Garrett should be thankful for Dez’s meltdowns

If you think Cowboys head coach Jason Garrett would rather be talking about something other than Dez Bryant’s sideline antics, think again. If not for Bryant’s public meltdowns, the national conversation might be focused on the way Garrett managed Sunday’s game over the final few minutes.
 
On the Cowboys’ third-to-last possession, Garrett appeared to have ordered Bill Callahan to stick to the run in order to milk the clock and force the Lions to burn their timeouts. But on third down, quarterback Tony Romo fired an incomplete pass to stop the clock. In retrospect (and at the time), it looked like Garrett was being indecisive in how he handled that particular sequence.

And with 1:14 remaining and the Lions having used their final timeout, Tyron Smith was flagged for holding. It’s the sort of mind-numbing play that can change the course of a season…and get a coach fired. The Lions got the ball back with 1:02 left on the clock instead of the 25 seconds they likely would’ve had if not for the penalty.

Garrett has said the Cowboys need to learn from those mistakes moving forward. But the reality is they’ve continued to make similar mistakes throughout Garrett’s tenure. If your players don’t instinctively know that they can’t take a penalty in that situation, then you damn well better remind them. Garrett seemed to blame third-string tailback Phillip Tanner for bouncing the run outside instead of sticking to where it was designed to go. I think it’s unfair to place the blame on an inexperienced running back whose instincts told him to get as much yardage as possible. My beef would be more with Smith and of course Garrett. But Bryant has stolen all the local and national headlines over the past 48 hours.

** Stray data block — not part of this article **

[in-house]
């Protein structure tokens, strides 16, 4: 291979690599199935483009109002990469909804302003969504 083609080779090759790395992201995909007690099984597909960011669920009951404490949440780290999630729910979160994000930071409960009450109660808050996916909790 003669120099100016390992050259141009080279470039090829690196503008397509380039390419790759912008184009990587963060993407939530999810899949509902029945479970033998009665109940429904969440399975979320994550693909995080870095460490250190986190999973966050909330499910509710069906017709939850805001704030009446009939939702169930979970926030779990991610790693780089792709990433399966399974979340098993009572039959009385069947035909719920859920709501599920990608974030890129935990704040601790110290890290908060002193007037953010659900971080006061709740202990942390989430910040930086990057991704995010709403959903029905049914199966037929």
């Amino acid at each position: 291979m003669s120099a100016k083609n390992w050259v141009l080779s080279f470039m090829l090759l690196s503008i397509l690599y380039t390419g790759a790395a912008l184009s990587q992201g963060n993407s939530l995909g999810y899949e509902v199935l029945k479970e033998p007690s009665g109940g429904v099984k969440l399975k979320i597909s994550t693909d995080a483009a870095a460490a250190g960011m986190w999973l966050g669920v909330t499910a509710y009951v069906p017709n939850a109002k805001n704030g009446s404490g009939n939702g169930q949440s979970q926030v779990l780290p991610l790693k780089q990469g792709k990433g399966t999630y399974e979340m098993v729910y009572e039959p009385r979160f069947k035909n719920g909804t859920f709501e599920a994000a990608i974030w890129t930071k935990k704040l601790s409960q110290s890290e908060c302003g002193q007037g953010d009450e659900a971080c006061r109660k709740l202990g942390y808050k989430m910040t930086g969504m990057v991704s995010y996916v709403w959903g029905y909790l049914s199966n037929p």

The wide receiver insisted after the game that his rants included “positive energy,” and to an extent, some footage on NFL Network confirmed his side of the story. But I still think it’s distracting to his coaches and teammates. Garrett admitted Monday that Bryant needs to learn how to channel his energy and passion in a more constructive manner.

“Dez is as well-liked a guy on our football team by his teammates and by the coaching staff,” Garrett said Monday. “He’s very passionate about the game, he loves football, he loves his football team and he wants to win. One of the things he has to learn is to channel all that positive stuff, all that positive emotion, he has to channel it and focus it to the task at hand.

“That’s something we talk to everybody on our football team about. It’s really important you’re able to do that. Go to the next play, get yourself ready for the next situation, and Dez has done that a lot. He has matured a lot in the last three, four years since he’s been with our football team, and that’s an area where he has to get better. It’s something we addressed with him during the game, something we addressed with him after the game, but you never want to take away that passion, that spirit that he has.”

I wish Bryant could share some of his passion with Garrett. I thought the head coach could’ve struck a better tone following the loss Sunday. Rolling out the same old “we have to learn from this” doesn’t cut it after a shocking loss like that.

But for one week, Garrett should privately thank his star wide receiver. He’s taken the heat off a head coach who appeared to be caught flat-footed at the end of Sunday’s game.
 
Just because you give up playcalling duties doesn’t mean you don’t have control of the game. I’m starting to think Princeton didn’t offer courses on snap decisions.